Was Snoopy fired by MetLife for being too white?

After more than 30 years of using Snoopy as its mascot, the insurer MetLife is parting ways with the famous beagle from Peanuts.

The "Peanuts" character, one of the most recognizable figures in American pop culture, is being retired after more than 30 years of appearing in print ads, TV commercials, marketing materials and on the sides of MetLife's blimps at sports events.

The global chief marketing officer for MetLife, Esther Lee, announced the change on Thursday, saying that Snoopy was adopted as a symbol in 1985 to make the company seem "more friendly and approachable during a time when insurance companies were seen as cold and distant."

"We have great respect for these iconic characters," Ms. Lee said in the announcement. "However, as we focus on our future, it's important that we associate our brand directly with the work we do and the partnership we have with our customers."

The broader MetLife palette was expanded to include a range of vibrant secondary colors, reflecting "the diverse lives of its customers," a company statement said.

The palette was expanded to reflect the "diverse lives" of the customers.  Does that mean that Snoopy was fired for being white?

Have a look at MetLife's recent marketing campaign for some elaboration:

The centerpiece of the campaign is a pair of video clips presenting people, in on-the-street interviews, describing who they "live for." The people who appear in the clips are from a variety of races, ethnicities and sexual orientations, forming what a New York City mayor once described as a gorgeous mosaic. The vignettes include a young Hispanic man who talks about his boyfriend, an interracial couple, men who could be single parents and a lesbian couple[.] ... [I]n one short clip, the young Hispanic man says of his boyfriend, "He's even helped me come out of the closet."

This does make it seem more likely that Snoopy was fired for being a white, heterosexual beagle.  If you think about the Peanuts comic strip and cartoons, most of the characters were white. There was only one black child, there were no Hispanic children, everyone spoke English (except adults), there were no lesbians or even kids transitioning to other genders (unless one counts Marcie).  Peanuts hardly represented the kind of "box-checking" MetLife seems to be doing now.

Questions for discussion:

1) If Snoopy was fired for being too white, do you think a more diverse cartoon character like Goofy might be more appealing to MetLife?

2) Do spokesmen need to be of the same race to appeal to customers?  For Caucasian readers, would you be more likely to buy pancakes if Aunt Jemima were white?  Would you buy more rice if Uncle Ben were black and the rice were white, or if Uncle Ben were white and the rice were brown?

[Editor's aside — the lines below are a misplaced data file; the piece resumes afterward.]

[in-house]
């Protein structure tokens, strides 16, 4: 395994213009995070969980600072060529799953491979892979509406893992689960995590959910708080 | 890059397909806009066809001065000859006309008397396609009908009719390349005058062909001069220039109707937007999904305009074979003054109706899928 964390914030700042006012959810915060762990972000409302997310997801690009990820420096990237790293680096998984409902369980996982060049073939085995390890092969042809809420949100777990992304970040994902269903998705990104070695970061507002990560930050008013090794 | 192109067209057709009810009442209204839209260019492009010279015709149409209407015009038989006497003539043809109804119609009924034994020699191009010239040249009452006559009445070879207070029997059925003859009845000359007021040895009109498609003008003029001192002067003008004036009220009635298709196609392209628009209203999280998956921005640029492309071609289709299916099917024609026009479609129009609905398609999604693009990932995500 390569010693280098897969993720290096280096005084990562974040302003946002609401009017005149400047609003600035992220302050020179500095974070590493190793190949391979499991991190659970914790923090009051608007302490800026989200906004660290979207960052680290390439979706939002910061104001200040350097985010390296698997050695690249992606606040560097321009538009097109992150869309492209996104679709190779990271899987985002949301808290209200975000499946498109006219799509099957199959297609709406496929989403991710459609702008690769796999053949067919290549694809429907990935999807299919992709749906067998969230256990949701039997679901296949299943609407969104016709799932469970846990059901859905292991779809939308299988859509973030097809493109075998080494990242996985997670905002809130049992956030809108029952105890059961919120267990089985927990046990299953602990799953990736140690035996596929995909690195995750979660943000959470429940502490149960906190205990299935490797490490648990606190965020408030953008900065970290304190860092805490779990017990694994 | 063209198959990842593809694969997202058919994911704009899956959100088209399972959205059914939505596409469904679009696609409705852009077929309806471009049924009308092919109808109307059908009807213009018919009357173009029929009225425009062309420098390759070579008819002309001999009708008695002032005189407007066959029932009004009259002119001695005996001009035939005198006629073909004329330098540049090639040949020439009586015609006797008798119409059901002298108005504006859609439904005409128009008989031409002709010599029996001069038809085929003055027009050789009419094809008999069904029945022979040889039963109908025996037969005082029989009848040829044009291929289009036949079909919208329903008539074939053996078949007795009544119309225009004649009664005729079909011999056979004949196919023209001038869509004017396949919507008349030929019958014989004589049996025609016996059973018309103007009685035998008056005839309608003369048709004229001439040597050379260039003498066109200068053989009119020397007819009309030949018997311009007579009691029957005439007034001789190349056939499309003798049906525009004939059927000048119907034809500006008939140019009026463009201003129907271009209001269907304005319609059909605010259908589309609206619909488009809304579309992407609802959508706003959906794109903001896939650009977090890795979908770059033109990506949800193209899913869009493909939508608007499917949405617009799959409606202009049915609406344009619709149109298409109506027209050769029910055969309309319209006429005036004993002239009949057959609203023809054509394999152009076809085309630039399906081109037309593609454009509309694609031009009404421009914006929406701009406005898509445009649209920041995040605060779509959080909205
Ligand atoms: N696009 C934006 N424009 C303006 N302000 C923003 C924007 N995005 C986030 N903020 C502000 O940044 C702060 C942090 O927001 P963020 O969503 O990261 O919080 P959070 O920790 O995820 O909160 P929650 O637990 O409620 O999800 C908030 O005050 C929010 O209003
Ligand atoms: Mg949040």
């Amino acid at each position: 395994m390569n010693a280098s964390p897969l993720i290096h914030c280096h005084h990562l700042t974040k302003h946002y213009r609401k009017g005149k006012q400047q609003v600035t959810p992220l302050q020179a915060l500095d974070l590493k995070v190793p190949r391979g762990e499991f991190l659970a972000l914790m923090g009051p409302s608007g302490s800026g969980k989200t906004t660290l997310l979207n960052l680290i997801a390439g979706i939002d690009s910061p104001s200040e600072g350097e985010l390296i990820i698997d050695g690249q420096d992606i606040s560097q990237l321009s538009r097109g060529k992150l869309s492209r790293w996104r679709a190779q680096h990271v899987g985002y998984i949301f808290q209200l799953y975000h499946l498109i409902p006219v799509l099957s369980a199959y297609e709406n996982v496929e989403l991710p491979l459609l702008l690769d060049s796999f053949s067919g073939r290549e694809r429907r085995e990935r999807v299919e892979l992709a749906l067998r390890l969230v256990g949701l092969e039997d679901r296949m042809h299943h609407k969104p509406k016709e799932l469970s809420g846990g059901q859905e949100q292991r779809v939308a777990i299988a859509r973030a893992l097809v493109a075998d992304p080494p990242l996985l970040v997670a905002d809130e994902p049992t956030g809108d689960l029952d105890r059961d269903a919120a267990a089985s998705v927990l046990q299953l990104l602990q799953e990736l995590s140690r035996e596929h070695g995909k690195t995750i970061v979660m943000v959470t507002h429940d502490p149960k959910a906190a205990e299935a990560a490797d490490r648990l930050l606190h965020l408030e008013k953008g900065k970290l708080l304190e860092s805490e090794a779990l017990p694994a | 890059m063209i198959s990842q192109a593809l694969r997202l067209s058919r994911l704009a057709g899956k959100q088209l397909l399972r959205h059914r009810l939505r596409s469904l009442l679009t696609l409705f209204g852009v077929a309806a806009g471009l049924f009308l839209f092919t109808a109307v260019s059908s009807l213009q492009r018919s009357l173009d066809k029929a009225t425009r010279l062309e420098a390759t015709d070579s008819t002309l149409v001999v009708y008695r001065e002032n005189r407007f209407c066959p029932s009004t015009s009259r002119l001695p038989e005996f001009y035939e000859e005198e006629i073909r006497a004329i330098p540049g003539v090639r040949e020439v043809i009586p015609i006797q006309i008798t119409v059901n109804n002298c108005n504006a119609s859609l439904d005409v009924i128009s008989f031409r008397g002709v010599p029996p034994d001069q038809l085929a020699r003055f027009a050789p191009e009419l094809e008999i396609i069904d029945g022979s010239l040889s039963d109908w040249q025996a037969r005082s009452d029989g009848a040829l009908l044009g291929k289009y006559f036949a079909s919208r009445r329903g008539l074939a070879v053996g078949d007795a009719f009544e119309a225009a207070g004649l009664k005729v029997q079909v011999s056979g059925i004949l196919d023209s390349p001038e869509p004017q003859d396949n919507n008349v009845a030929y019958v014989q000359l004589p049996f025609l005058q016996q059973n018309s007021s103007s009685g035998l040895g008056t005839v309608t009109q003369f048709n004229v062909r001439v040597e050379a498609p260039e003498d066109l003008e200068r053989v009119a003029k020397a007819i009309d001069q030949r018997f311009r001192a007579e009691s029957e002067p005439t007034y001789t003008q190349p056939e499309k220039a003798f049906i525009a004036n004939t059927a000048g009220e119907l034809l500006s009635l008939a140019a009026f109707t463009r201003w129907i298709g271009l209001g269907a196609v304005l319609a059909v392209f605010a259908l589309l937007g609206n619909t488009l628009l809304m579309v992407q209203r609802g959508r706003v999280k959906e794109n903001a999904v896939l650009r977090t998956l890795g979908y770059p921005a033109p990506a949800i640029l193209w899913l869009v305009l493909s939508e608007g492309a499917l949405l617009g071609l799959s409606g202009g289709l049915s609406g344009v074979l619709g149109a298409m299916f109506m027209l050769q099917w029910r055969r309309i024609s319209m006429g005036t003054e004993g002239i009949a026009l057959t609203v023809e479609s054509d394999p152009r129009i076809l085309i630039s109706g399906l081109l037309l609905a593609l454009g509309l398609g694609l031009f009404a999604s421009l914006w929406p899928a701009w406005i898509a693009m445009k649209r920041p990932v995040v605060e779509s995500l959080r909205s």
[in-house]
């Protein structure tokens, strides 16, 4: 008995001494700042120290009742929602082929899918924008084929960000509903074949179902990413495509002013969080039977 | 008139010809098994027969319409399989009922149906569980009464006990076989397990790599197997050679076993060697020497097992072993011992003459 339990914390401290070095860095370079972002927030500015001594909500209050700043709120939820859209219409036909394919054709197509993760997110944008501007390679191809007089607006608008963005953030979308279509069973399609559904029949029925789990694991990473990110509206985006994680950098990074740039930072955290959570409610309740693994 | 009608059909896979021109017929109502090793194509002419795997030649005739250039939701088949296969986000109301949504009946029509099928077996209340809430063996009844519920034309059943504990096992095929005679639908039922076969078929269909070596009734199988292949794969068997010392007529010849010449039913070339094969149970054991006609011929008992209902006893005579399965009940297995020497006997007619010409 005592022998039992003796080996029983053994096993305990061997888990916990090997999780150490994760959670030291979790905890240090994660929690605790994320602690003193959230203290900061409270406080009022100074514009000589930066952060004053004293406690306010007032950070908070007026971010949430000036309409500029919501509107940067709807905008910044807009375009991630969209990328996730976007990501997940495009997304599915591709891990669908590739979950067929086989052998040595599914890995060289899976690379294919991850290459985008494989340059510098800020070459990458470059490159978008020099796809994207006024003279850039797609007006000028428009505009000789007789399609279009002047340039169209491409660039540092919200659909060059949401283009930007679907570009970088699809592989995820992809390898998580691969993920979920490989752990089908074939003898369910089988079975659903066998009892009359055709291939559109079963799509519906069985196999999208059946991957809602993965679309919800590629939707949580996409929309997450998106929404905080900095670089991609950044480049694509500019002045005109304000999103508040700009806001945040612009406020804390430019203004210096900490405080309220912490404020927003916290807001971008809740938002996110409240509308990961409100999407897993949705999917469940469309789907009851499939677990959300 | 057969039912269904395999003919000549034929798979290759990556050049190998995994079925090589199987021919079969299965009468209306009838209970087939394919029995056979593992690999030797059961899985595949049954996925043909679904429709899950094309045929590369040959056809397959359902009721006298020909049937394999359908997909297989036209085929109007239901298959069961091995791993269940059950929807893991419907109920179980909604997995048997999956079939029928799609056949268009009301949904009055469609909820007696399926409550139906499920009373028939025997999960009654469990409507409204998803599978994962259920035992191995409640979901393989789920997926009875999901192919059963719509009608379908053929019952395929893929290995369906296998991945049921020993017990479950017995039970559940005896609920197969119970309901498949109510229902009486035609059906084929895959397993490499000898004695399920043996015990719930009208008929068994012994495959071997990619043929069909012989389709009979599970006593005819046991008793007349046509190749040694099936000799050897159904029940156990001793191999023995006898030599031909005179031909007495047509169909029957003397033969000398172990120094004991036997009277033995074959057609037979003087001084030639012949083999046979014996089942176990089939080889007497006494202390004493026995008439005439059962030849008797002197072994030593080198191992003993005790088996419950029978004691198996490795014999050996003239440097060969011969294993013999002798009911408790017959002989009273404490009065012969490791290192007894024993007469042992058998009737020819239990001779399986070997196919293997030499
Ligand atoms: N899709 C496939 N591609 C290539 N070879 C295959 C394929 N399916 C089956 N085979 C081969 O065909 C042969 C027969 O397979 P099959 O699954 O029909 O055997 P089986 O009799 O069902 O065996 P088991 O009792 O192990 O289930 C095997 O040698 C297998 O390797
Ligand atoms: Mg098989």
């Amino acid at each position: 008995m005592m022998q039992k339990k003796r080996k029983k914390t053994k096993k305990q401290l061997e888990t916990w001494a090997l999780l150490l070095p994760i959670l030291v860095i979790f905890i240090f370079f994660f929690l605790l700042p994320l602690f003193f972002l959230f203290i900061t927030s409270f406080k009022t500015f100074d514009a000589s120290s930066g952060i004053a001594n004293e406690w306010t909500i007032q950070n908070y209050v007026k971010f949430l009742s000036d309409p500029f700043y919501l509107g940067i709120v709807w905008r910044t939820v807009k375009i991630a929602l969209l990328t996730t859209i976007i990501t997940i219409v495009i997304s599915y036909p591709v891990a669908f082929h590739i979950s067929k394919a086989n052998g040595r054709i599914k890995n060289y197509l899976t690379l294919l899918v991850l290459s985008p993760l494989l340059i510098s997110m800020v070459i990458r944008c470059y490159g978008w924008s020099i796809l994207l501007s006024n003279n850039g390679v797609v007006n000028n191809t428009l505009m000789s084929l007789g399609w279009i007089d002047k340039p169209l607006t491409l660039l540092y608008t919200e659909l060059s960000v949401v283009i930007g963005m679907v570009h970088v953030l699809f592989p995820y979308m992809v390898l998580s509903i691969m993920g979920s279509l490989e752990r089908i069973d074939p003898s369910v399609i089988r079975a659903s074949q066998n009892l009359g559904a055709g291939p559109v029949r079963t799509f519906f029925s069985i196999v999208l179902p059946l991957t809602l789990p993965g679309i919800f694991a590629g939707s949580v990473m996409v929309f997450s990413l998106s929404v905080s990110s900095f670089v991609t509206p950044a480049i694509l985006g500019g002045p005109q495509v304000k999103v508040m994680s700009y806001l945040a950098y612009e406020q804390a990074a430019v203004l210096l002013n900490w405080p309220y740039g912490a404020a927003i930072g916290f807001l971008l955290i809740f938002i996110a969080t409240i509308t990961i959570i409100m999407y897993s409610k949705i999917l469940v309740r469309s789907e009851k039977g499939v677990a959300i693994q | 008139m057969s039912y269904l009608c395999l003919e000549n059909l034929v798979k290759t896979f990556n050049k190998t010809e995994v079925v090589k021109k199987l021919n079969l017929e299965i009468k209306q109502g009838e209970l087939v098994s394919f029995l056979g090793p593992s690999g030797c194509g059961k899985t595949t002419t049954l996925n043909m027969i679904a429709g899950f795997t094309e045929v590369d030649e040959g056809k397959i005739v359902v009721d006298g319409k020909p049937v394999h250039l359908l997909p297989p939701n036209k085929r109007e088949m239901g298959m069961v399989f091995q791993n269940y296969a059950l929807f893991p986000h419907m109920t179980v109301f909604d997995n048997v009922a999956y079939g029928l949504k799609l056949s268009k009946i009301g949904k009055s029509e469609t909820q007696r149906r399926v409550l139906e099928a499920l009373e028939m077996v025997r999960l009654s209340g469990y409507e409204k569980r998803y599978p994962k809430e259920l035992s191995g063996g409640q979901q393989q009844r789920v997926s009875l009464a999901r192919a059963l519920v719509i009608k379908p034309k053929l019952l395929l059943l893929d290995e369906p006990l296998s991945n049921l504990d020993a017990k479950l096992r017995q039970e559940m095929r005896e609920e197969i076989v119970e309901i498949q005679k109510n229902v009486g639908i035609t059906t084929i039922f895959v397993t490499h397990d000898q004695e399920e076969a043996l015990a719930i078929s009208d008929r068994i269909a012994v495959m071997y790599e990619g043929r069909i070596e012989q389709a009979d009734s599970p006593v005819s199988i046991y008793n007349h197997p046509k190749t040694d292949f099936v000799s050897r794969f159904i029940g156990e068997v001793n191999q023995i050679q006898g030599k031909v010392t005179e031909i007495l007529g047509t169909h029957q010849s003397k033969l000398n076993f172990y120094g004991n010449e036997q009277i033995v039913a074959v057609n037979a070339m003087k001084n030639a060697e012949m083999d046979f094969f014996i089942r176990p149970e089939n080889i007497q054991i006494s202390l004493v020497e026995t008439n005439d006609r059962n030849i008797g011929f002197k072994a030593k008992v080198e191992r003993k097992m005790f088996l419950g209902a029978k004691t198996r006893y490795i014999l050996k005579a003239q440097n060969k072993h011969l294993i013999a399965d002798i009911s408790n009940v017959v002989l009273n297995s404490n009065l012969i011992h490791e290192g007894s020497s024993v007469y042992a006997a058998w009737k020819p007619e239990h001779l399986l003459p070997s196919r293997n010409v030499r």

Ed Straker is the senior writer at NewsMachete.com.

After more than 30 years of using Snoopy as its mascot, the insurer MetLife is parting ways with the famous beagle from Peanuts.

The "Peanuts" character, one of the most recognizable figures in American pop culture, is being retired after more than 30 years of appearing in print ads, TV commercials, marketing materials and on the sides of MetLife's blimps at sports events.

The global chief marketing officer for MetLife, Esther Lee, announced the change on Thursday, saying that Snoopy was adopted as a symbol in 1985 to make the company seem "more friendly and approachable during a time when insurance companies were seen as cold and distant."

"We have great respect for these iconic characters," Ms. Lee said in the announcement. "However, as we focus on our future, it's important that we associate our brand directly with the work we do and the partnership we have with our customers."

The broader MetLife palette was expanded to include a range of vibrant secondary colors, reflecting "the diverse lives of its customers," a company statement said.

The palette was expanded to reflect the "diverse lives" of the customers.  Does that mean that Snoopy was fired for being white?

Have a look at MetLife's recent marketing campaign for some elaboration:

The centerpiece of the campaign is a pair of video clips presenting people, in on-the-street interviews, describing who they "live for." The people who appear in the clips are from a variety of races, ethnicities and sexual orientations, forming what a New York City mayor once described as a gorgeous mosaic. The vignettes include a young Hispanic man who talks about his boyfriend, an interracial couple, men who could be single parents and a lesbian couple[.] ... [I]n one short clip, the young Hispanic man says of his boyfriend, "He's even helped me come out of the closet."

This does make it seem more likely that Snoopy was fired for being a white, heterosexual beagle.  If you think about the Peanuts comic strip and cartoons, most of the characters were white. There was only one black child, there were no Hispanic children, everyone spoke English (except adults), there were no lesbians or even kids transitioning to other genders (unless one counts Marcie).  Peanuts hardly represented the kind of "box-checking" MetLife seems to be doing now.

Questions for discussion:

1) If Snoopy was fired for being too white, do you think a more diverse cartoon character like Goofy might be more appealing to MetLife?

2) Do spokesmen need to be of the same race to appeal to customers?  For Caucasian readers, would you be more likely to buy pancakes if Aunt Jemima were white?  Would you buy more rice if Uncle Ben were black and the rice were white, or if Uncle Ben were white and the rice were brown?

Ed Straker is the senior writer at NewsMachete.com.